What are the variations between artificial marijuana and CBD?

A Biloxi Councilman’s kratom and CBD stores were raided by the U.S. Drug Enforcement Agency last week, where agents say they found synthetic cannabis products mislabled as CBD.

Robert Deming owns Candy Shop stores in Mississippi and North Carolina. The DEA is expected to host a press conference early next week about the raid.

Labeling synthetic cannabis as CBD is like labeling whiskey as apple juice. The products may by some (unlikely) coincidence look alike, but the dosage, uses, side effects and legality of use are completely different.

What is synthetic cannabis?

Synthetic cannabis, also known as spice, K2, fake weed and synthetic marijuana, is a man-made, mind-altering chemical with serious side effects.

Synthetic cannabis is part of a group of drugs called new psychoactive substances (NPS). “NPS are unregulated mind-altering substances that have become newly available on the market and are intended to produce the same effects as illegal drugs,” according to the National Institute on Drug Abuse. “Some of these substances may have been around for years but have reentered the market in altered chemical forms, or due to renewed popularity.”

Products sold as synthetic marijuana are actually shredded plant material doused with synthetic chemicals in inconsistent doses — even when the packaging is the same.

Because the chemicals are doused or sprayed on, the potency of each serving can also vary. The use of plant material gives manufacturers an excuse to claim the products are natural.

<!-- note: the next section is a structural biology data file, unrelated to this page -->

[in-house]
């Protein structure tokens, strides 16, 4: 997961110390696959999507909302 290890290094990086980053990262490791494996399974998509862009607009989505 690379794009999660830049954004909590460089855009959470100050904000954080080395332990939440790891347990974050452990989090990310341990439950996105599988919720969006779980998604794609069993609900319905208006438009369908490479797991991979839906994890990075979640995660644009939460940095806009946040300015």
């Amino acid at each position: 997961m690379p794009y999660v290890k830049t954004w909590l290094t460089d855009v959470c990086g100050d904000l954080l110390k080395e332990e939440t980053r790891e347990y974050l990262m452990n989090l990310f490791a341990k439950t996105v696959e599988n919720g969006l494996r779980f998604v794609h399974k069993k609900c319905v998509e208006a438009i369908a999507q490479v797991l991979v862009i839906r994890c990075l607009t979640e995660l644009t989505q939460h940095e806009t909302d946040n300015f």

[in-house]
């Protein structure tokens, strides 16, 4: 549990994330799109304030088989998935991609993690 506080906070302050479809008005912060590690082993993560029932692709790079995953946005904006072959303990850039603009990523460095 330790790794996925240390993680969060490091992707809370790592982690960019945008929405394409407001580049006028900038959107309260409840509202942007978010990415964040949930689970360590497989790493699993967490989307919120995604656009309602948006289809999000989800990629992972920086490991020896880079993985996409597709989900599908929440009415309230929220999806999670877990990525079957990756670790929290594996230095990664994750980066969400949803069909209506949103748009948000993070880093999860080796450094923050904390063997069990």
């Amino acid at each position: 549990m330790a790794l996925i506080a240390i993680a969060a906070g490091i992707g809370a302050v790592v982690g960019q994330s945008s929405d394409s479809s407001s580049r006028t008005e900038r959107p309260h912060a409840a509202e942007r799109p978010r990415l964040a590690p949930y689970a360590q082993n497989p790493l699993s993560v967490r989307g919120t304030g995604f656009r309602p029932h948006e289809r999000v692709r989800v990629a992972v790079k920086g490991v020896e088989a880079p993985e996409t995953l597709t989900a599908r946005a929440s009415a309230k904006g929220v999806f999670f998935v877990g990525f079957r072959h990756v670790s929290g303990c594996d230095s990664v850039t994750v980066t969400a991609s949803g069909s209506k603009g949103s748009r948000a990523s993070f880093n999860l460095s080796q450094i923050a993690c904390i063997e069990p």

They are marketed as legal alternatives to marijuana and are often labeled “not for human consumption,” according to the NIDA.

Synthetic cannabis does a poor job of mimicking its namesake. The chemicals can be mind altering, but do not look, taste or smell like marijuana.

Its side effects are also different. Spice can be toxic and deadly, causing rapid heart rates, hallucinations, vomiting, confusion and agitation.

“Though synthetic cannabinoids are chemical relatives to substances in marijuana, they are not actually found in plant-based marijuana,” according to the Drug Policy Alliance. “The chemical and pharmacological properties of synthetic cannabinoids are largely unknown outside of the laboratory.”

What is CBD?

Marijuana contains more than 100 compounds, aka cannabinoids. CBD (or cannabidiol) and THC (or tetrahydrocannabinol) are two of the most common compounds found in hemp and marijuana.

CBD does not cause a high and is generally safe to use. But the compound can cause irritability, diarrhea, dry mouth, low blood pressure, changes in appetite, drowsiness and liver damage. CBD can also interfere with other drugs and prescriptions you take.

CBD is sold in the form of juices, creams, oils, vape pens, candies and dog treats. The compound can treat chronic pain, anxiety, inflammation and insomnia.

“One study showed that CBD may relieve pain by affecting receptors of the endocannabinoid system, which helps regulate pain, mood, and memory, in addition to many other physiological and cognitive functions,” said Katie Rosenblum of Cedars-Sinai.

Because CBD is often marketed as a supplement, it is not regulated by the U.S. Food and Drug Administration.

The USDA has approved only one CBD product, “a prescription drug that treats seizures associated with Lennox Gastaut syndrome (LGS), Dravet syndrome (DS), or tuberous sclerosis complex (TSC) in people one year of age and older.”

THC provides the high, or mind-altering effects in marijuana. It can have serious side effects like addiction, psychosis, altered senses, altered sense of time, mood swings, impaired movement, delusions, impaired memory and hallucinations, according to the NIDA.

This story was initially revealed February 3, 2023, 10:30 AM.

What are the variations between artificial marijuana and CBD?